Flyboys’ Wikipedia page states, “The film’s only military adviser for the entire project was Jack Livesey, a convicted defrauder, who fabricated his résumé and military service to gain employment as an administrative assistant at the Imperial War Museum, London” (Historical Accuracy). The article from UK news source Daily Mail provides a glimpse into his extensive background as storytelling, which may or may not have affected the facts or portrayal of the Lafayette Escadrille in the film Flyboys.
Benefits cheat who escaped jail term thanks to ‘fantasy’ Falklands heroics is exposed as a liar (Levy 2011)
To friends and colleagues, John ‘Jack’ Livesey was a military man who had served his country with distinction in the Paras and had been awarded a medal for gallantry.
So when he was charged with fraudulently claiming nearly £30,000 in benefits, two senior military veterans stepped up to submit glowing character references to the court.
The testimonials helped Livesey escape a jail term – but afterwards doubts were raised about the 57-year-old’s claims to have served with the Parachute Regiment, seen action in the Falklands War and undertaken six tours of Northern Ireland.
He was arrested on suspicion of perverting the course of justice when a police investigation revealed his Army career amounted to a short stint in the Catering Corps.
Livesey, of Purley-on-Thames, near Reading in Berkshire, has admitted inventing a ‘fantasy’ world, but denies the charge on the grounds that he doesn’t remember the references being used as mitigation.
During a trial in Peterborough Crown Court, a jury has heard how he was charged with fraudulently receiving incapacity benefit in 2004 while working at the Imperial War Museum in Duxford, Cambridgeshire.
He later received a 12-month jail term, suspended for a year, after Judge Jonathan Haworth said he had taken his ‘good character’ into account while sentencing him.
One of the glowing references submitted to Cambridge Crown Court was from Air Commodore Peter Thorne, 88, who flew Vulcan bombers and Spitfires during the Second World War and met the defendant when they worked together at the Imperial War Museum.
Phoney war hero: Livesey, pictured with his medals, said his lies ‘eventually took over my life’
He wrote: ‘Prior to Duxford, his success in the British Army was marked by the award of the Military Medal for bravery in action with the Parachute Regiment in the Falklands War.
‘Later in his Army career he suffered a crippling accident and became non-operational, but due to hospitalisation and convalescence he studied successfully for a degree in modern history.’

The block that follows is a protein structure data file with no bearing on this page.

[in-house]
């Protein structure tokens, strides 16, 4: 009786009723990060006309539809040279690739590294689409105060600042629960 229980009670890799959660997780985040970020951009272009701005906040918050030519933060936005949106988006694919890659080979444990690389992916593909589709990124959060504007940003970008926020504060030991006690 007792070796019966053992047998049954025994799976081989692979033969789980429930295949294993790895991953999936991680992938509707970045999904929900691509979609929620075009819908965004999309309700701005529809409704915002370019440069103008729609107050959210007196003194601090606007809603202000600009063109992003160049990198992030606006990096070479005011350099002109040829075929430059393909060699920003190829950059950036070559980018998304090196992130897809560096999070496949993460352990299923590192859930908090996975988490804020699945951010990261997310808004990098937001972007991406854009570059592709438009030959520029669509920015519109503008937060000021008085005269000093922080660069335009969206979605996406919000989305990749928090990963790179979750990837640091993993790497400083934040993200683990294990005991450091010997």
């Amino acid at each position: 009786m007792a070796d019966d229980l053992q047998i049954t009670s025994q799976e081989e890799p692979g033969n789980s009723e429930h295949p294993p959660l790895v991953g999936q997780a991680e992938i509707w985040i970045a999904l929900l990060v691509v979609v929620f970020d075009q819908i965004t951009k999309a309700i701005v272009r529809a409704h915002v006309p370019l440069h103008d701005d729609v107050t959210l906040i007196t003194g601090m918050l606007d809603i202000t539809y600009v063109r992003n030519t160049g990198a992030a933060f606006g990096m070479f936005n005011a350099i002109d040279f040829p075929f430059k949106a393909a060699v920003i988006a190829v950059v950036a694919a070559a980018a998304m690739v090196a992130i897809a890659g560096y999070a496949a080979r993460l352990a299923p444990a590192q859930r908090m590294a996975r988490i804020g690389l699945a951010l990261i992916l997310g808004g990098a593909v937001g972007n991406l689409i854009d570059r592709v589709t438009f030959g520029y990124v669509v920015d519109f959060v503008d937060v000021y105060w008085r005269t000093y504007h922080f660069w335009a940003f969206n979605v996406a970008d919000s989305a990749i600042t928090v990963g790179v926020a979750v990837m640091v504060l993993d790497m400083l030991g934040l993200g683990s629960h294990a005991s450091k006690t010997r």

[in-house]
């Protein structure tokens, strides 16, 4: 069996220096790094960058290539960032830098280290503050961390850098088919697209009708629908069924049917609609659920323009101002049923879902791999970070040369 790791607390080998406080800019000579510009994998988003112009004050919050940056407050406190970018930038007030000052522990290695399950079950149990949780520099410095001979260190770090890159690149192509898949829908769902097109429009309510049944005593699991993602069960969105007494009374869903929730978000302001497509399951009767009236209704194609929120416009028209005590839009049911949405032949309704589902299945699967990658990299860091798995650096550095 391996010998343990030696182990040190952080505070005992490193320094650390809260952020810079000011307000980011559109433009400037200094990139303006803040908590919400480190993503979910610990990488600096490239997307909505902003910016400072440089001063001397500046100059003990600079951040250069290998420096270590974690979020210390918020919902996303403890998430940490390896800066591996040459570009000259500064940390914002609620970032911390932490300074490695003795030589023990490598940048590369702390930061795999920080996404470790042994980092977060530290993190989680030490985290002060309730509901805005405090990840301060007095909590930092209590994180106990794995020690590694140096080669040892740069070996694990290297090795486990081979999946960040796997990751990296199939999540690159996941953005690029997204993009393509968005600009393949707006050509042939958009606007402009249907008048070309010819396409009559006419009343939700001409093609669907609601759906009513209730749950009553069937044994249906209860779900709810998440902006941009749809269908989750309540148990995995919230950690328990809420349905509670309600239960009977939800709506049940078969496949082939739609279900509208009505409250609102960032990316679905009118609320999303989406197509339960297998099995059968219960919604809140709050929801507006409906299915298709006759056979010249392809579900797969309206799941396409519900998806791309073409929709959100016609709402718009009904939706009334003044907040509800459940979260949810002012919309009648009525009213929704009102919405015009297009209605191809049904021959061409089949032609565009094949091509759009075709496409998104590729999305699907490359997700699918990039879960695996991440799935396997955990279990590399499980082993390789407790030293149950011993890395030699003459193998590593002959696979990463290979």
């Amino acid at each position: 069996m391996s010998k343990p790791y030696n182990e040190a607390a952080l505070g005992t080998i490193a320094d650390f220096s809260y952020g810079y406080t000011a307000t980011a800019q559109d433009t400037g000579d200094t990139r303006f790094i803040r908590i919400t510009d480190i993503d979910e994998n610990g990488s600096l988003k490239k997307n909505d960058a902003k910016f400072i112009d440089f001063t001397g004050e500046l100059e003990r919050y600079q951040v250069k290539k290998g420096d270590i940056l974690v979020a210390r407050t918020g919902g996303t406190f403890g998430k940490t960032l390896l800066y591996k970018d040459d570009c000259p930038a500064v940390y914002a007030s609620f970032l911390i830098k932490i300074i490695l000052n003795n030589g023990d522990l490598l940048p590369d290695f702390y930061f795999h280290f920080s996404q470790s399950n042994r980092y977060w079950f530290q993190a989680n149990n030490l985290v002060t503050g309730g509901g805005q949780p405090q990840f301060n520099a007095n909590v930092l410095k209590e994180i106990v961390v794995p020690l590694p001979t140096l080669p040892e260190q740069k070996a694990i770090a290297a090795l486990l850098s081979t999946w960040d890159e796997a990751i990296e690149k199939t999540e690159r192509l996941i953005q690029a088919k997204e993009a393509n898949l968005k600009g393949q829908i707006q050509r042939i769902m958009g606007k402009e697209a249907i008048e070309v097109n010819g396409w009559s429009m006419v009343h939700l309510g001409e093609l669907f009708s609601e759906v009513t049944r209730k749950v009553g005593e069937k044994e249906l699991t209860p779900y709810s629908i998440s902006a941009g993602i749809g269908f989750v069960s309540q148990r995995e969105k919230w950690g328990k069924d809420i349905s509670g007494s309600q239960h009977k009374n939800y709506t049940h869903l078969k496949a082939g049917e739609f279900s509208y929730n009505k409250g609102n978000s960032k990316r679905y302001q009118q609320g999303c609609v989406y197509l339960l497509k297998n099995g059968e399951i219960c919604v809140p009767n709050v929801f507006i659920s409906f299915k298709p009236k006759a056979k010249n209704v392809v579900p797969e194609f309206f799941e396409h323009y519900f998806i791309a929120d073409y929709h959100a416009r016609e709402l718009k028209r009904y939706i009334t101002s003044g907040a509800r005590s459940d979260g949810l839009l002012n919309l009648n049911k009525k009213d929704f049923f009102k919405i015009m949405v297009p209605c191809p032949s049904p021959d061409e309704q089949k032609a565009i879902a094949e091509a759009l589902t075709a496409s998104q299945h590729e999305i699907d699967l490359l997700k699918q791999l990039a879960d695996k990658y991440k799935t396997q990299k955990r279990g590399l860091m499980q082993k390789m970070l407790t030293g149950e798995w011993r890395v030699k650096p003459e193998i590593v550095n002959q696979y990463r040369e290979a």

The latest court hearing, which began yesterday, heard from Major Gordon Corrigan, who served in the Royal Gurkha Rifles and was made an MBE in 1995 and also provided a reference seven years ago.
Major Corrigan, who retired from the Army in 1998 to become a military history writer, said: ‘I was embarrassed. I felt a fool. I was annoyed that I had misled the court, although it was not deliberate.
‘I actually felt sorry for him. It was a mixture of emotions.’
Cambridgeshire Constabulary established Livesey served as a chef with the Army Catering Corps from 1971 to 1974 after concerns were raised about his claims.
During a police interview, he admitted creating his military ‘fantasy’ after he was discharged following a mental breakdown.
The 57-year-old falsely claimed to have served with the Parachute Regiment (pictured) and fought in the Falklands War
He told officers: ‘My fantasy got bigger and bigger and eventually took over my life and I made a first class a*** of myself.
‘The fantasy was that I was in the Para Regiment. I built this fictional guy up which was better than admitting the failure that was my military career.
‘The fantasy world I created is not new – it started about 30-odd years ago when I left the Army and went into the psychiatric hospital RVH Netley [Royal Victoria Military Hospital near Southampton].
‘It wasn’t the best way to end your military career. It was going to be my dream – the Army was a wonderful life and I screwed it up and created this fantasy.
‘If I hadn’t told those lies way back when, the story wouldn’t have got out of hand, but when I see these guys you don’t know how to stop the merry-go-round.’
Asked about the character references, he said he couldn’t remember them.
‘It’s a huge black hole. I don’t know if I saw them, I don’t know if I read them,’ he added.
Roger Harrison, defending, told the court there was ‘no dispute’ about the fact his client had never been in the Paras or received a military medal.
The case continues.